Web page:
Whether an arbitrator may certify an arbitration class binding non-parties who signed an arbitration agreement authorizing an arbitrator to determine whether the agreement permits class procedures.
Plaintiffs are a group of female current and former retail sales employees of Defendant Sterling Jewelers Inc. ( "Sterling"), who allege that they were paid less than their male counterparts on account of their gender, in violation of Title VII of the Civil Rights Act of 1964, 42 U.S.C. § 2000e et seq., and the Equal Pay Act, 29 U.S.C. § 206(d).
Each plaintiff agreed to a mandatory arbitration agreement called the "RESOLVE Program" agreement.1 The RESOLVE agreement provides that any claim arising under the agreement will be arbitrated "in accordance with the National Rules for the Resolution of Employment Disputes of the American Arbitration Association,"2 and that "[q]uestions of arbitrability" and other "procedural questions" "shall be decided by the arbitrator."3
The parties asked the arbitrator to decide whether the RESOLVE agreement allowed class arbitration. The arbitrator ruled that the agreement did permit class arbitration, and certified a class of approximately 44,000 women with respect to the Title VII disparate impact claim seeking declaratory and injunctive relief. The class includes 254 named plaintiffs, as well as absent class members who had neither submitted claims nor opted in to the arbitration proceeding.
The district court vacated the arbitrator's class determination ruling, holding that the arbitrator incorrectly interpreted the RESOLVE agreement, and that even if the 254 plaintiffs who made claims or opted in to the proceeding could be bound by that interpretation, the arbitrator's erroneous interpretation could not bind absent class members.
The Second Circuit reversed the district court's decision and held that the absent class members — all of whom had agreed to the RESOLVE agreement— had authorized the arbitrator to determine whether the agreement permits class procedures, and therefore had consented to be bound by class procedures.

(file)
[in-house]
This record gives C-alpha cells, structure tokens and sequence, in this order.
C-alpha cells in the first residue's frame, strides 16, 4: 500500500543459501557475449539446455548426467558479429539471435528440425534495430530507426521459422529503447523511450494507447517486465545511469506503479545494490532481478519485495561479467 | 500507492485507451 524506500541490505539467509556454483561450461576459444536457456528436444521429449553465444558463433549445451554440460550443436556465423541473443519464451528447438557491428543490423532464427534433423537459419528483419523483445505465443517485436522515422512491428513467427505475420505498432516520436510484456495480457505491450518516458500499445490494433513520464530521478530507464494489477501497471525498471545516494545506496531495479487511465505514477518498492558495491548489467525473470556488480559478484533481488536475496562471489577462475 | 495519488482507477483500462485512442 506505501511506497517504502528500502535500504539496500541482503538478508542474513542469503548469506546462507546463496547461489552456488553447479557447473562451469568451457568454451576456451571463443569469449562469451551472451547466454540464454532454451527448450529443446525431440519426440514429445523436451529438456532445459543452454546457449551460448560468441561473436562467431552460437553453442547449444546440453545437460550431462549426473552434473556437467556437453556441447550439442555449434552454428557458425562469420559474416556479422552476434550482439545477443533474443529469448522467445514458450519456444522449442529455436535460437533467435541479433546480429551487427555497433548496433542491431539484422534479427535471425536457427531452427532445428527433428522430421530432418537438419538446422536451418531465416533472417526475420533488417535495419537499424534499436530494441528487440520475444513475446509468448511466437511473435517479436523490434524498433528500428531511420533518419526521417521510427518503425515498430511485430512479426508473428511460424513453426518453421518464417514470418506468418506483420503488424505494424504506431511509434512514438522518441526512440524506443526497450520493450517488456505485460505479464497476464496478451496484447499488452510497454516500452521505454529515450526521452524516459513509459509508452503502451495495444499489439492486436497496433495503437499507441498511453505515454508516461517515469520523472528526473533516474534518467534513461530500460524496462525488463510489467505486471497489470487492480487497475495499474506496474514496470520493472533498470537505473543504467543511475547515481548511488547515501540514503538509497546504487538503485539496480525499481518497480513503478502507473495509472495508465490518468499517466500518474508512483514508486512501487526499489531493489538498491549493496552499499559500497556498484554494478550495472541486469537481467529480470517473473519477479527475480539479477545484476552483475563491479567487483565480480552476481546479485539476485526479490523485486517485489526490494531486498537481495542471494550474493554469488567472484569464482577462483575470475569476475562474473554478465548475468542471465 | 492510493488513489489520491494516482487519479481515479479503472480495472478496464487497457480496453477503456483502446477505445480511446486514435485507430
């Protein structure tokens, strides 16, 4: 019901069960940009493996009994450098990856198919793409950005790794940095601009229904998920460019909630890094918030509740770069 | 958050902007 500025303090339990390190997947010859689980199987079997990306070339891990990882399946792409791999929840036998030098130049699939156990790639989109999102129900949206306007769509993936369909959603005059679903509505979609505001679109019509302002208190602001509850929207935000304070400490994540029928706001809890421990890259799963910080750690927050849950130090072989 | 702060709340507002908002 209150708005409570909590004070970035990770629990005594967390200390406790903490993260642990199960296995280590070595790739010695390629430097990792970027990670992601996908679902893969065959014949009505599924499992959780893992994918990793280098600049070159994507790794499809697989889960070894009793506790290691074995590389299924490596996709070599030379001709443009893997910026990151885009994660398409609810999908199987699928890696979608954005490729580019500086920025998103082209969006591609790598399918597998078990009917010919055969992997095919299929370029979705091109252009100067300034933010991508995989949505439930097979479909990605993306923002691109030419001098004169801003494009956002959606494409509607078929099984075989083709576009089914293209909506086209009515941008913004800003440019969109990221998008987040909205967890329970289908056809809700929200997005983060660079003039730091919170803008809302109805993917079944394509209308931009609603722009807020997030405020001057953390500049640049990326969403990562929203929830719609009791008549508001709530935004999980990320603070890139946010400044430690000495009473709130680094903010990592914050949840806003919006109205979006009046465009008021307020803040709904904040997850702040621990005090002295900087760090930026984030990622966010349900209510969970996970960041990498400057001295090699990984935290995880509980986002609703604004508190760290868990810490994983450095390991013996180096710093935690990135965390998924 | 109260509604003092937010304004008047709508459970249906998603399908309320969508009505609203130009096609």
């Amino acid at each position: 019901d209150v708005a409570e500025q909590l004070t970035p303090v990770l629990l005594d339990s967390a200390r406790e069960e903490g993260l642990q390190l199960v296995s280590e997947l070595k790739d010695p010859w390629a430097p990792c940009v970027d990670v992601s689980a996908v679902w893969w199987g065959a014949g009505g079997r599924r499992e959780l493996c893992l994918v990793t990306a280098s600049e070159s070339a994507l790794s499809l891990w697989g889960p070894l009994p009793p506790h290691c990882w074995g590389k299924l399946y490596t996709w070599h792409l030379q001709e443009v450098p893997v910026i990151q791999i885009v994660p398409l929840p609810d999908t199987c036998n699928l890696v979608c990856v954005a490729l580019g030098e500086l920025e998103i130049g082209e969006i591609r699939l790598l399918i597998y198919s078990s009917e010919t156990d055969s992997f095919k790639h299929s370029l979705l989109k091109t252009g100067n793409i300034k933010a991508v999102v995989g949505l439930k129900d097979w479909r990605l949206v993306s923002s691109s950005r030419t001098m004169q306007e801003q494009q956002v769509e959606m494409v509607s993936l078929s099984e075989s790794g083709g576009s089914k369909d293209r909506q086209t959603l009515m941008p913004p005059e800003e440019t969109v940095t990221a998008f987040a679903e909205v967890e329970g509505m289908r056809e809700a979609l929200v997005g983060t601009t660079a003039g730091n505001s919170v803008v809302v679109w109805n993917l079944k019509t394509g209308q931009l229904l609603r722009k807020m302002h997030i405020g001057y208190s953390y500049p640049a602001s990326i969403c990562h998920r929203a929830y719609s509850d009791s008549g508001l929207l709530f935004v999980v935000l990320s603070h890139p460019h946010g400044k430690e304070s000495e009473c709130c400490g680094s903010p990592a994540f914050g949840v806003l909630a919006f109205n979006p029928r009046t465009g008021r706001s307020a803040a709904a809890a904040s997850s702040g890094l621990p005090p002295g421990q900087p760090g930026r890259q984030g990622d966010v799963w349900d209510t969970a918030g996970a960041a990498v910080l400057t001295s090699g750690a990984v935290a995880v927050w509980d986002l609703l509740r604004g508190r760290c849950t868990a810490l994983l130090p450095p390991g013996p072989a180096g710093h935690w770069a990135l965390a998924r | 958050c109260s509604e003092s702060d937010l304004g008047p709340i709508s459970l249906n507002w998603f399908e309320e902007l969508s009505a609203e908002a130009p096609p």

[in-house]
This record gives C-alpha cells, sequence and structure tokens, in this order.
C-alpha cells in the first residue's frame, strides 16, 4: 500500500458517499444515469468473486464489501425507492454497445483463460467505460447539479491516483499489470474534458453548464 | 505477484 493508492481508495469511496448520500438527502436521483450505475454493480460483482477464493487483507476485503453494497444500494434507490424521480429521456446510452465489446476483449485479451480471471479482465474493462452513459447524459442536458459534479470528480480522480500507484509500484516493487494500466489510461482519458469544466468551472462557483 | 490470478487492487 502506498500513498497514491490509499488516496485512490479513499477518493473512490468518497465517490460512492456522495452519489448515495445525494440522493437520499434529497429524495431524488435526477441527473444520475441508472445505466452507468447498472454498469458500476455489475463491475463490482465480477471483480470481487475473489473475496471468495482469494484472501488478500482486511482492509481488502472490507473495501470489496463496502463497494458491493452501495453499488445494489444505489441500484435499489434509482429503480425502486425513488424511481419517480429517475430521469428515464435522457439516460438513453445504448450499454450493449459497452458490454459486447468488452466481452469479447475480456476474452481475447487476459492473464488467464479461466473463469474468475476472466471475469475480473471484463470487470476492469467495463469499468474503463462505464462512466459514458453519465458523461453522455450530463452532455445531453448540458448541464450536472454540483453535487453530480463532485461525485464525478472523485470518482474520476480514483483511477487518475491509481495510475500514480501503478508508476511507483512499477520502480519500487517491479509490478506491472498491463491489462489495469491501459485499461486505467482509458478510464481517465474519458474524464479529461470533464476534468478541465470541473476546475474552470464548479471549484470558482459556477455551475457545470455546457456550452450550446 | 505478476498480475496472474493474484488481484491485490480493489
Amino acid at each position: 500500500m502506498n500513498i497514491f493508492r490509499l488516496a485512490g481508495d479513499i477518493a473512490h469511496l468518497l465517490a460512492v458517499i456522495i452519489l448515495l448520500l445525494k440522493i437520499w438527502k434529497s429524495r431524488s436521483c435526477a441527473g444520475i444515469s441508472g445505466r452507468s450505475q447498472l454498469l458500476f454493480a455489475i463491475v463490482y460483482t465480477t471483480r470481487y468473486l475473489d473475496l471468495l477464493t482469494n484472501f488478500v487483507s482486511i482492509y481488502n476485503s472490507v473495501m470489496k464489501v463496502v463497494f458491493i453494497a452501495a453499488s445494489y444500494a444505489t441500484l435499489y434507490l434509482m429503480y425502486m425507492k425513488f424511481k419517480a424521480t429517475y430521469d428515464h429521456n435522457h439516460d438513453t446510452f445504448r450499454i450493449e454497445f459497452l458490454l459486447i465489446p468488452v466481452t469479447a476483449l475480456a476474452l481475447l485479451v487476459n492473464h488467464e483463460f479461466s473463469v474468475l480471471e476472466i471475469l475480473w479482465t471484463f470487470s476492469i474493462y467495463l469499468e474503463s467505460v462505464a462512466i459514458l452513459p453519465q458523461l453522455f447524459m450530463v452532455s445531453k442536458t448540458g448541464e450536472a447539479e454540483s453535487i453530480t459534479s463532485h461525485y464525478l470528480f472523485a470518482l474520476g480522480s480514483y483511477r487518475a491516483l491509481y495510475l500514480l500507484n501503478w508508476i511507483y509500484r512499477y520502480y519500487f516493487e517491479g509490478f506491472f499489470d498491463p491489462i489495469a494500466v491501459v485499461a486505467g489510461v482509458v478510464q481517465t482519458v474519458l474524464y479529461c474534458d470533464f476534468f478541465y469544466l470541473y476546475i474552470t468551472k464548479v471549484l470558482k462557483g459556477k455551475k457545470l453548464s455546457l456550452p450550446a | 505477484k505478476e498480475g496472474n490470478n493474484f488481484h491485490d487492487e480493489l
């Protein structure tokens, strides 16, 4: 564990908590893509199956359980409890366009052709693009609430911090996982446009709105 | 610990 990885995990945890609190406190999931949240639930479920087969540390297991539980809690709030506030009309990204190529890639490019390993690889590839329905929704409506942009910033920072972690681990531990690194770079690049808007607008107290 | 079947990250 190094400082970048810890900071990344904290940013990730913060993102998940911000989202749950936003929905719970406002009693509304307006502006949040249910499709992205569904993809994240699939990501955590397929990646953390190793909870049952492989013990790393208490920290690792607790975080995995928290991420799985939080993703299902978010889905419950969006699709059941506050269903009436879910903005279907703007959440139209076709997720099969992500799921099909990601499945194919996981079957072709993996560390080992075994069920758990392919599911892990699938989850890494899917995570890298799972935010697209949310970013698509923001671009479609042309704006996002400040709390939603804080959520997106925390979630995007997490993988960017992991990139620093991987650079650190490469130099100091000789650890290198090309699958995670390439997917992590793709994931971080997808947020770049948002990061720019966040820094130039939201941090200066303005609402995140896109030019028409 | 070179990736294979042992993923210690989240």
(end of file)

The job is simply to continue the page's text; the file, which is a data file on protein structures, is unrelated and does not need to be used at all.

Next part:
As relevant to this case, a court is empowered to vacate an arbitration award only "where the arbitrator exceeded [his or her] powers, or so imperfectly executed them that a mutual, final and definite award upon the subject matter submitted was not made."4 This deferential standard of review framed the court's inquiry: "whether the arbitrator had the power, based on the parties' submissions or the arbitration agreement, to reach a certain issue, not whether the arbitrator correctly decided that issue."5
As an initial matter, the Court noted that the district court's holding that the arbitrator incorrectly interpreted the RESOLVE agreement was irrelevant; as long as the arbitrator was interpreting the agreement, the correctness of that interpretation was not properly within the scope of the court's review.
The Court then determined that the absent class members gave the power to decide class arbitrability to the arbitrator for two reasons. First, the RESOLVE agreement explicitly incorporated the American Arbitration Association's rules, which give the arbitrator the authority "to determine as a threshold matter . . . whether the applicable arbitration clause permits the arbitration to proceed on behalf of . . . a class."6 Under Second Circuit precedent, an agreement which explicitly incorporates rules empowering an arbitrator to decide an issue "serves as clear and unmistakable evidence of the parties' intent to delegate such issues to an arbitrator."7